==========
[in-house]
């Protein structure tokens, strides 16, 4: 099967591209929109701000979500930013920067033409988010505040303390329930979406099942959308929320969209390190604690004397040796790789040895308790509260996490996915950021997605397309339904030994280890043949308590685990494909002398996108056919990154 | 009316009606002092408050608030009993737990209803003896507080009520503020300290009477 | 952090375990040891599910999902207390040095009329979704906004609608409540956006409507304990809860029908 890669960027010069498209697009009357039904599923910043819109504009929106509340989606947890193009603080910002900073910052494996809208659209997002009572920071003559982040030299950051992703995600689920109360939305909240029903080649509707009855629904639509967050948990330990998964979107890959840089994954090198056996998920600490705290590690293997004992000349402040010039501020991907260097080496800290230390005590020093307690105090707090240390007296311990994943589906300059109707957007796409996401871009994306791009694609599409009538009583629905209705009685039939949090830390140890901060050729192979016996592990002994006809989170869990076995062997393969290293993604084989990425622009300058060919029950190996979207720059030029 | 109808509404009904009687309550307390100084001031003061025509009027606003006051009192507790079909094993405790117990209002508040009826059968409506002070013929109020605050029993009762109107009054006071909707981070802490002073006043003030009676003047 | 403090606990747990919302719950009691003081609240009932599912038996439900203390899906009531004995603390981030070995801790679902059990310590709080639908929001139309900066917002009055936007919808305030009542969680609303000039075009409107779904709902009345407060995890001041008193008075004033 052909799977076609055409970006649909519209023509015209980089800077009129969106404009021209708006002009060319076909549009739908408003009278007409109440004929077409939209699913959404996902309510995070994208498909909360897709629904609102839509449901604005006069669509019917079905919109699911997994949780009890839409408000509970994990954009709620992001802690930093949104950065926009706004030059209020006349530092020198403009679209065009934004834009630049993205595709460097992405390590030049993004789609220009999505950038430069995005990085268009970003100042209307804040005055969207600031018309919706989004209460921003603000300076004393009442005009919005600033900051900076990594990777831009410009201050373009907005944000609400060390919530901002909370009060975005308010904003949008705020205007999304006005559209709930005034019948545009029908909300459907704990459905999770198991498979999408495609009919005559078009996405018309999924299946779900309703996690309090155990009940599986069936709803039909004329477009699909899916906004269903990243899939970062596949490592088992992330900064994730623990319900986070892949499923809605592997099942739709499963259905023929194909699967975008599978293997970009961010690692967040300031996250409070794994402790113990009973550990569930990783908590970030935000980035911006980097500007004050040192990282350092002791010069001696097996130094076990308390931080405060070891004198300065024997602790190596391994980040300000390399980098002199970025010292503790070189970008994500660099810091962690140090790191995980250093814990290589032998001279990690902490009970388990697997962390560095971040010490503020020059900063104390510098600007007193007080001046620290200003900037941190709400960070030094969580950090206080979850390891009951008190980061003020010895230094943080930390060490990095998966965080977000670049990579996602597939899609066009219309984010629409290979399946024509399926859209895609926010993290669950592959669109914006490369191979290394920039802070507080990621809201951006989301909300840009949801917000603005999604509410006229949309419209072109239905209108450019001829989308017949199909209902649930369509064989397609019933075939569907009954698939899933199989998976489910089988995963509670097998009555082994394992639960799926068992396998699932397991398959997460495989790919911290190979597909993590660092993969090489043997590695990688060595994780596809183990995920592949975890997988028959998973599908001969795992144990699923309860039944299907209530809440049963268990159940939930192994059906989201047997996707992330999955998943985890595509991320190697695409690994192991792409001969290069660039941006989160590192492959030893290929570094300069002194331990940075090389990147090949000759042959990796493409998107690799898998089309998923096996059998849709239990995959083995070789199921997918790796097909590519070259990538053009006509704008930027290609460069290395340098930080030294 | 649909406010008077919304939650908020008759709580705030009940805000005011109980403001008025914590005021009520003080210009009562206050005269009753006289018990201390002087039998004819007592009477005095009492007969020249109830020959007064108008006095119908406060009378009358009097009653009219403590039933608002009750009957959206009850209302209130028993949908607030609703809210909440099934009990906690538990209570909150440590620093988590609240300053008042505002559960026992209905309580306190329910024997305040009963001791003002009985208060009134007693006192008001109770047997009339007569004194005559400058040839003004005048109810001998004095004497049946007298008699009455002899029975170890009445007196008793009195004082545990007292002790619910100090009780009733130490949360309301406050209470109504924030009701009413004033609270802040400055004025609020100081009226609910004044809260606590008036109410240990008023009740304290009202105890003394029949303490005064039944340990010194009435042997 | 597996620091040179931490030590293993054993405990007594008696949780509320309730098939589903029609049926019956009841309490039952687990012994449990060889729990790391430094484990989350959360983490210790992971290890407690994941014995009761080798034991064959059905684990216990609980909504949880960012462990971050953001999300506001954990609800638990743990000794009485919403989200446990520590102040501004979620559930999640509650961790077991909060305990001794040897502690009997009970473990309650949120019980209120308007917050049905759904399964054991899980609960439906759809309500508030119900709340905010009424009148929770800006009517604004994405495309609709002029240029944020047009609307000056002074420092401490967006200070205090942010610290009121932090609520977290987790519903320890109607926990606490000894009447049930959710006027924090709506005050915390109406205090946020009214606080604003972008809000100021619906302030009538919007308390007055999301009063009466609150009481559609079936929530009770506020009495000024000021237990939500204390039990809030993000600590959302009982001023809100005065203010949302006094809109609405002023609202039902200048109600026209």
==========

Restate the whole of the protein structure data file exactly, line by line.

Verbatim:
[in-house]
């Protein structure tokens, strides 16, 4: 099967591209929109701000979500930013920067033409988010505040303390329930979406099942959308929320969209390190604690004397040796790789040895308790509260996490996915950021997605397309339904030994280890043949308590685990494909002398996108056919990154 | 009316009606002092408050608030009993737990209803003896507080009520503020300290009477 | 952090375990040891599910999902207390040095009329979704906004609608409540956006409507304990809860029908 890669960027010069498209697009009357039904599923910043819109504009929106509340989606947890193009603080910002900073910052494996809208659209997002009572920071003559982040030299950051992703995600689920109360939305909240029903080649509707009855629904639509967050948990330990998964979107890959840089994954090198056996998920600490705290590690293997004992000349402040010039501020991907260097080496800290230390005590020093307690105090707090240390007296311990994943589906300059109707957007796409996401871009994306791009694609599409009538009583629905209705009685039939949090830390140890901060050729192979016996592990002994006809989170869990076995062997393969290293993604084989990425622009300058060919029950190996979207720059030029 | 109808509404009904009687309550307390100084001031003061025509009027606003006051009192507790079909094993405790117990209002508040009826059968409506002070013929109020605050029993009762109107009054006071909707981070802490002073006043003030009676003047 | 403090606990747990919302719950009691003081609240009932599912038996439900203390899906009531004995603390981030070995801790679902059990310590709080639908929001139309900066917002009055936007919808305030009542969680609303000039075009409107779904709902009345407060995890001041008193008075004033 052909799977076609055409970006649909519209023509015209980089800077009129969106404009021209708006002009060319076909549009739908408003009278007409109440004929077409939209699913959404996902309510995070994208498909909360897709629904609102839509449901604005006069669509019917079905919109699911997994949780009890839409408000509970994990954009709620992001802690930093949104950065926009706004030059209020006349530092020198403009679209065009934004834009630049993205595709460097992405390590030049993004789609220009999505950038430069995005990085268009970003100042209307804040005055969207600031018309919706989004209460921003603000300076004393009442005009919005600033900051900076990594990777831009410009201050373009907005944000609400060390919530901002909370009060975005308010904003949008705020205007999304006005559209709930005034019948545009029908909300459907704990459905999770198991498979999408495609009919005559078009996405018309999924299946779900309703996690309090155990009940599986069936709803039909004329477009699909899916906004269903990243899939970062596949490592088992992330900064994730623990319900986070892949499923809605592997099942739709499963259905023929194909699967975008599978293997970009961010690692967040300031996250409070794994402790113990009973550990569930990783908590970030935000980035911006980097500007004050040192990282350092002791010069001696097996130094076990308390931080405060070891004198300065024997602790190596391994980040300000390399980098002199970025010292503790070189970008994500660099810091962690140090790191995980250093814990290589032998001279990690902490009970388990697997962390560095971040010490503020020059900063104390510098600007007193007080001046620290200003900037941190709400960070030094969580950090206080979850390891009951008190980061003020010895230094943080930390060490990095998966965080977000670049990579996602597939899609066009219309984010629409290979399946024509399926859209895609926010993290669950592959669109914006490369191979290394920039802070507080990621809201951006989301909300840009949801917000603005999604509410006229949309419209072109239905209108450019001829989308017949199909209902649930369509064989397609019933075939569907009954698939899933199989998976489910089988995963509670097998009555082994394992639960799926068992396998699932397991398959997460495989790919911290190979597909993590660092993969090489043997590695990688060595994780596809183990995920592949975890997988028959998973599908001969795992144990699923309860039944299907209530809440049963268990159940939930192994059906989201047997996707992330999955998943985890595509991320190697695409690994192991792409001969290069660039941006989160590192492959030893290929570094300069002194331990940075090389990147090949000759042959990796493409998107690799898998089309998923096996059998849709239990995959083995070789199921997918790796097909590519070259990538053009006509704008930027290609460069290395340098930080030294 | 649909406010008077919304939650908020008759709580705030009940805000005011109980403001008025914590005021009520003080210009009562206050005269009753006289018990201390002087039998004819007592009477005095009492007969020249109830020959007064108008006095119908406060009378009358009097009653009219403590039933608002009750009957959206009850209302209130028993949908607030609703809210909440099934009990906690538990209570909150440590620093988590609240300053008042505002559960026992209905309580306190329910024997305040009963001791003002009985208060009134007693006192008001109770047997009339007569004194005559400058040839003004005048109810001998004095004497049946007298008699009455002899029975170890009445007196008793009195004082545990007292002790619910100090009780009733130490949360309301406050209470109504924030009701009413004033609270802040400055004025609020100081009226609910004044809260606590008036109410240990008023009740304290009202105890003394029949303490005064039944340990010194009435042997 | 597996620091040179931490030590293993054993405990007594008696949780509320309730098939589903029609049926019956009841309490039952687990012994449990060889729990790391430094484990989350959360983490210790992971290890407690994941014995009761080798034991064959059905684990216990609980909504949880960012462990971050953001999300506001954990609800638990743990000794009485919403989200446990520590102040501004979620559930999640509650961790077991909060305990001794040897502690009997009970473990309650949120019980209120308007917050049905759904399964054991899980609960439906759809309500508030119900709340905010009424009148929770800006009517604004994405495309609709002029240029944020047009609307000056002074420092401490967006200070205090942010610290009121932090609520977290987790519903320890109607926990606490000894009447049930959710006027924090709506005050915390109406205090946020009214606080604003972008809000100021619906302030009538919007308390007055999301009063009466609150009481559609079936929530009770506020009495000024000021237990939500204390039990809030993000600590959302009982001023809100005065203010949302006094809109609405002023609202039902200048109600026209």